IN THIS ISSUE
- June 2010
- Cortisol Awakening Response
- April 2010
- Reproductive and Sexual Health
- January 2010
- Exercise, Sports Science and Medicine, Measuring SIgA in Saliva
- November 2009
- Salivary Biomarkers and Periodontal Disease, Links Between Periodontal Disease and Systemic Health
- August 2009
- Polymorphisms Affecting HPA Activity, Collecting and Handling Saliva for DNA Analysis
- May 2009
- Salivary Alpha-Amylase, Importance of Mouth Location During Saliva Collection
- March 2009
- Salivary Cortisol, Saliva Collection Techniques
- November 2008
- DHEA, CRP, Cortisol, Entry of Substances into Saliva
IMPROVING SALIVA STUDY RESULTS
Ensuring that assay results are accurate and meaningful is a key part of every study. To acheive this goal when saliva is used as a testing fluid, researchers need to be aware that biomarkers enter saliva through a number of different pathways. Analytes that originate in the salivary glands or that enter by active transport will behave differently than those that enter by passive diffusion; consequently, some analytes may be sensitive to mouth location and/or saliva flow rates. Different response and recovery characteristics to stressors may also exist among analytes, and other factors such as diurnal rhythm must be considered as well. It is therefore important that researchers understand these matters so that they can choose a collection method and sampling design appropriate for the focus of their study.
Additionally, once samples have been collected from the subjects, there are still further issues that may be related to the use of saliva; these involve sample handling and storage, immunoassay choice and performance, laboratory equipment, technician proficiency, and finally, data analysis and reporting. Weaknesses in any any of these areas can significantly affect the quality of the data or the way it is interpreted.
Assay Variance and Control
Jon Peterson Principal Scientist, Salimetrics
The variance of analyte levels found in any biological fluid should be expected to differ based upon two primary factors: biovariability and measurement error.
Biovariability is beyond the scope of this discussion, but relates to the variance of an analyte level over an individual's lifetime on daily, monthly or seasonal basis. These factors are typically independent of the measurement method(s).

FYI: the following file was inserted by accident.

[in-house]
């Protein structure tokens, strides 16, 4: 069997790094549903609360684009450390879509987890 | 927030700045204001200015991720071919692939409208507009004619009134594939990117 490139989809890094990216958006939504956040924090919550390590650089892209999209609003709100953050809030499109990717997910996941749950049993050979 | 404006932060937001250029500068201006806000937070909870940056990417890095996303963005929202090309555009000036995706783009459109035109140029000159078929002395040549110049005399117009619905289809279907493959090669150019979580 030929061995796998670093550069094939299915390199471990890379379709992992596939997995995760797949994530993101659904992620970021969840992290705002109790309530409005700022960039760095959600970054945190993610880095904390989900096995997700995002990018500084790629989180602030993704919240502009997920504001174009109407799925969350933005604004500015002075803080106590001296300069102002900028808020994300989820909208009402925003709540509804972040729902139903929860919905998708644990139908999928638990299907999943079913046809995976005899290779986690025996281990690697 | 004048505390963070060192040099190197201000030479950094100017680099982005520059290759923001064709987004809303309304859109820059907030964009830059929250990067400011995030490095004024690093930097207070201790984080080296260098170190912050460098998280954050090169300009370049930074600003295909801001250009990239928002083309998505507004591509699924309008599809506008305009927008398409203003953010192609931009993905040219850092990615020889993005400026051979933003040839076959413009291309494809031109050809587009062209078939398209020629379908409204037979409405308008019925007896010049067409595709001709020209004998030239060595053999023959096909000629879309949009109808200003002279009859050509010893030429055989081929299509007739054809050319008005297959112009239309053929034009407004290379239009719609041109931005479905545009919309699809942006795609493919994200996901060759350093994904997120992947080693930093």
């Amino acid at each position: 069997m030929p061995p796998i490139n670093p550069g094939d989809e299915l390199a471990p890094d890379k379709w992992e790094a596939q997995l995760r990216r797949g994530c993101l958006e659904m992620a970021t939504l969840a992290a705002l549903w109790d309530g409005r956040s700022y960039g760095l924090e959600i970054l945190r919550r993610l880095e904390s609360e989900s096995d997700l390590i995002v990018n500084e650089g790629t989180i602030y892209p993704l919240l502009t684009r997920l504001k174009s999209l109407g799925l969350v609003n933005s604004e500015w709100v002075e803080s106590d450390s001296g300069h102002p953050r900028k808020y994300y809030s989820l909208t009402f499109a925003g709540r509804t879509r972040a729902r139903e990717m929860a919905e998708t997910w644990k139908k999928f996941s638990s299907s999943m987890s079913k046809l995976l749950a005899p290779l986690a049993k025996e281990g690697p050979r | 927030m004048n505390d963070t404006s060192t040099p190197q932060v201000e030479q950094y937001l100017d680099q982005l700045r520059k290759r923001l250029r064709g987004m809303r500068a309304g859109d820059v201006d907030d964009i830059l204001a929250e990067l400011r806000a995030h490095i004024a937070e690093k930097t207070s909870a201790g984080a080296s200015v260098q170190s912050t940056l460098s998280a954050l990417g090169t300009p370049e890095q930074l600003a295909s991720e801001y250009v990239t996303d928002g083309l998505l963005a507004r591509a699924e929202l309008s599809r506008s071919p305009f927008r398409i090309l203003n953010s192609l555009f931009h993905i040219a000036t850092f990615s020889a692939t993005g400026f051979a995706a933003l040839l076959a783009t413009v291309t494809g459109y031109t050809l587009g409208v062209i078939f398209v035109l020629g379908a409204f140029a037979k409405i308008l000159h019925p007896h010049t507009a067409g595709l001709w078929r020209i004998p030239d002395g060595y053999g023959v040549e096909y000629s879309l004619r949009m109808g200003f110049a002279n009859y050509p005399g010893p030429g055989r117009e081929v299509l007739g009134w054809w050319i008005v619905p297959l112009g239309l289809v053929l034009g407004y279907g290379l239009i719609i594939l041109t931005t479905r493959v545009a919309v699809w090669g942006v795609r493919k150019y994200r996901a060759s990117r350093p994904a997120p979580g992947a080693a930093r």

Measurement error is primarily dependent upon the assay method, precision of pipetting and sample handling. Factors that can influence the performance of an ELISA assay method are:
- uniformity of the solid phase
- stability of reagents
- selection and calibration of the pipettes for various volumes
- plate washer
- pre-analytical sample handling
High-quality ELISA kits have stringent quality guidelines to ensure that they meet the exacting accuracy needs of researchers. Assay precision must be critically evaluated, and the same is true of all other performance characteristics such as accuracy and stability of reagents.
We can recommend, but not control, the state of equipment in our customer's labs. Needless to say, properly calibrated and maintained pipettes and plate washers in the hands of trained professionals will yield a different result than the opposite.
Pipetting proficiency can be evaluated with some simple procedures utilizing pipettes, uncoated microwell plates, a yellow dye solution and a plate reader. Through a series of dye additions, one is able to estimate pipetting proficiency and identify areas for improvement to achieve good data results.
For additional information, please see:
Inter- and Intra-Assay Coefficients of Variability
Studies that utilize immunoassays to measure biomarker levels typically report the inter- and intra-assay CVs for their data. Here we offer advice on calculating and interpreting these measures of assay precision.
Collecting Saliva from Infants and Small Children
Saliva is an ideal testing fluid for studies that involve infants or small children because it can be collected in a relatively non-invasive and stress-free fashion. However, even the collection of saliva from these young subjects can at times be a challenge, and sending samples off to be tested only to find out that the samples were "QNS" (Quantity Not Sufficient) can have an adverse impact on a study. In this article we discuss some of the methods and materials that have been used to collect saliva from small children, and we report on a new collection device that is designed to make the process easier.
Saliva Handling and Storage Advice
Following proper sample handling procedures is important in order to avoid retention or degradation of salivary analytes.